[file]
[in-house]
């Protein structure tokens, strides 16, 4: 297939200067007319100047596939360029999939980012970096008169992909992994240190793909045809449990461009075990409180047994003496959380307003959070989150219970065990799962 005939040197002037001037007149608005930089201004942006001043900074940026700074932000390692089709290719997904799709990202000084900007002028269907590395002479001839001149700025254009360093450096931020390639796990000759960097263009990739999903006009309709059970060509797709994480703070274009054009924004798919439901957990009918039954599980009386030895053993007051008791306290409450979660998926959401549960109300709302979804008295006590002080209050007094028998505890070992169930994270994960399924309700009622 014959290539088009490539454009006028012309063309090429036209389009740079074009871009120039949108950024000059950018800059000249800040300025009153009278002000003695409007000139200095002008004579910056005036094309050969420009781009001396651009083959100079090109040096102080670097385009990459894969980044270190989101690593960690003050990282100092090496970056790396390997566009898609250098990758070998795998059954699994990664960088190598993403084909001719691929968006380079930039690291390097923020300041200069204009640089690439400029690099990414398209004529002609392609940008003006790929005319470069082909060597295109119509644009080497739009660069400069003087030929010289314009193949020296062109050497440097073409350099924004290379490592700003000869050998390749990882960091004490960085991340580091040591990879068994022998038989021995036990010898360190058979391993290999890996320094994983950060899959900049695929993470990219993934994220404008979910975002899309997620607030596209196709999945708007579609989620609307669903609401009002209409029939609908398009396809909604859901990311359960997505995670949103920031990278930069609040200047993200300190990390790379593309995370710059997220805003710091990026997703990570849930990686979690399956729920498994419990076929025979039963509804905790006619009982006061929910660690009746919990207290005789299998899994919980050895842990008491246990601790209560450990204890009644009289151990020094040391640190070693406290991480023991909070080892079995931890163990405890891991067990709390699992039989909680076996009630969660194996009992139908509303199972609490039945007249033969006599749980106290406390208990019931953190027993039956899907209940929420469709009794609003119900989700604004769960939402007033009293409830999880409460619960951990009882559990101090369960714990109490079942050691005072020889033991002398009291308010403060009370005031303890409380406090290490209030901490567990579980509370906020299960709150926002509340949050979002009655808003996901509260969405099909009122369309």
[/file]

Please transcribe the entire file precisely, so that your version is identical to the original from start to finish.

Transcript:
[in-house]
């Protein structure tokens, strides 16, 4: 297939200067007319100047596939360029999939980012970096008169992909992994240190793909045809449990461009075990409180047994003496959380307003959070989150219970065990799962 005939040197002037001037007149608005930089201004942006001043900074940026700074932000390692089709290719997904799709990202000084900007002028269907590395002479001839001149700025254009360093450096931020390639796990000759960097263009990739999903006009309709059970060509797709994480703070274009054009924004798919439901957990009918039954599980009386030895053993007051008791306290409450979660998926959401549960109300709302979804008295006590002080209050007094028998505890070992169930994270994960399924309700009622 014959290539088009490539454009006028012309063309090429036209389009740079074009871009120039949108950024000059950018800059000249800040300025009153009278002000003695409007000139200095002008004579910056005036094309050969420009781009001396651009083959100079090109040096102080670097385009990459894969980044270190989101690593960690003050990282100092090496970056790396390997566009898609250098990758070998795998059954699994990664960088190598993403084909001719691929968006380079930039690291390097923020300041200069204009640089690439400029690099990414398209004529002609392609940008003006790929005319470069082909060597295109119509644009080497739009660069400069003087030929010289314009193949020296062109050497440097073409350099924004290379490592700003000869050998390749990882960091004490960085991340580091040591990879068994022998038989021995036990010898360190058979391993290999890996320094994983950060899959900049695929993470990219993934994220404008979910975002899309997620607030596209196709999945708007579609989620609307669903609401009002209409029939609908398009396809909604859901990311359960997505995670949103920031990278930069609040200047993200300190990390790379593309995370710059997220805003710091990026997703990570849930990686979690399956729920498994419990076929025979039963509804905790006619009982006061929910660690009746919990207290005789299998899994919980050895842990008491246990601790209560450990204890009644009289151990020094040391640190070693406290991480023991909070080892079995931890163990405890891991067990709390699992039989909680076996009630969660194996009992139908509303199972609490039945007249033969006599749980106290406390208990019931953190027993039956899907209940929420469709009794609003119900989700604004769960939402007033009293409830999880409460619960951990009882559990101090369960714990109490079942050691005072020889033991002398009291308010403060009370005031303890409380406090290490209030901490567990579980509370906020299960709150926002509340949050979002009655808003996901509260969405099909009122369309």